An East Porterville resident distributing drinking water in 2015. Photo: David McNew/Getty Images

The dire situation of the water shortage that faced East Porterville, California in 2014 illustrates a bigger problem for the state of California, Wired's Matt Simon reports, and L.A. is leading the charge to establish "aqueous independence."

The big picture: The forces that caused East Porterville to dry up could one day spread to bigger cities in the state. And Simon writes that while L.A. is getting a handle on it, "[n]ot everyone is as lucky," and around the world, those without diverse water sources "face peril."

The state of play: "California is in trouble," according to Simon, as more severe droughts become a possible reality on the coattails of climate change.

  • Michael Kiparsky, the director of the Wheeler Water Institute at UC Berkley, told Wired: "More droughts, more floods, and more warm temperatures all will result in more water when we don't want it, and less water when we do."

What they're doing: L.A. could soon reach 100% locally sourced water after setting a goal to get its water from a range of technologically-advanced sources.

  • One of those is dirt. The San Fernando aquifer is "a giant underground water tank" which can provide billions of gallons of water. Stormwater will be "percolating into the dirt and, eventually, the aquifer." In 1.9 million cubic yards of soil, there is enough water for 50,000 homes, per Simon.
  • Another is recycled wastewater. The Hyperion Water Reclamation Plant sends approximately 40 million gallons of water a day, after being refined, to the Edward C. Little Water Recycling Facility. The water is then filtered "into water so pure, it'll make you very, very sick if you drink enough of it." The process is still being perfected, and the water hasn't been sent straight to the tap yet as the "industry is moving cautiously," Simon says.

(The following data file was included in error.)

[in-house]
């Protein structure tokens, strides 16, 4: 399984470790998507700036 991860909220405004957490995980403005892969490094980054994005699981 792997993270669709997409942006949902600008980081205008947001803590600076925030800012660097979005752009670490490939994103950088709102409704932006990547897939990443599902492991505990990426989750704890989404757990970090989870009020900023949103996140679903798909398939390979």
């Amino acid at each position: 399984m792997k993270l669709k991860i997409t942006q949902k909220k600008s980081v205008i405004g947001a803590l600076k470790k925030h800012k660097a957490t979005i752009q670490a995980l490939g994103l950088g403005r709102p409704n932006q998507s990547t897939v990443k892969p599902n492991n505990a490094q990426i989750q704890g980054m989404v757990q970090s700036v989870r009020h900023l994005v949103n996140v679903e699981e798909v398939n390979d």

• They're also collecting water from the air. At UC Berkeley, engineers are creating "a fancy sponge-like material that collects moisture" from the air at night, and releases it during the day.

Go deeper: Cape Town's "Day Zero" is a bellwether of global water crises.

Go deeper

Court battles shift mail-in voting deadlines in battleground states

Illustration: Sarah Grillo/Axios

Michigan joins Pennsylvania in extending mail-in ballot deadlines by several days after the election, due to the coronavirus pandemic and expected delays in U.S. Postal Service.

The latest: Michigan Court of Claims Judge Cynthia Stephens ruled that all ballots postmarked before Nov. 2 must be counted, so long as they arrive in the mail before election results are certified. Michigan will certify its general election results on Nov. 23.

Ina Fried, author of Login
29 mins ago - Technology

Interview: Unity CEO explains his company's unusual IPO

CEO John Riccitiello virtually ringing the NYSE bell as Unity shares began trading on Friday. PhotoL Unity

Unity Technologies was just one of many companies with blockbuster IPOs this week, but it took a decidedly different approach, using data rather than handshakes to decide who got to invest and at what price. CEO John Riccitiello explained why in an interview with Axios.

Why it matters: Traditionally, bankers and companies set IPO prices based on conversations and expectations, a process that has been criticized as basically leaving money on the table.

30 mins ago - Podcasts

Taylor Lorenz on Trump's threat to ban TikTok

President Trump has 48 hours left to either follow through on his threatened ban of TikTok, or accept a proposed tech partnership with Oracle.

Axios Re:Cap digs into how the TikTok user community has reacted to this political drama, and what comes next, with New York Times tech reporter Taylor Lorenz.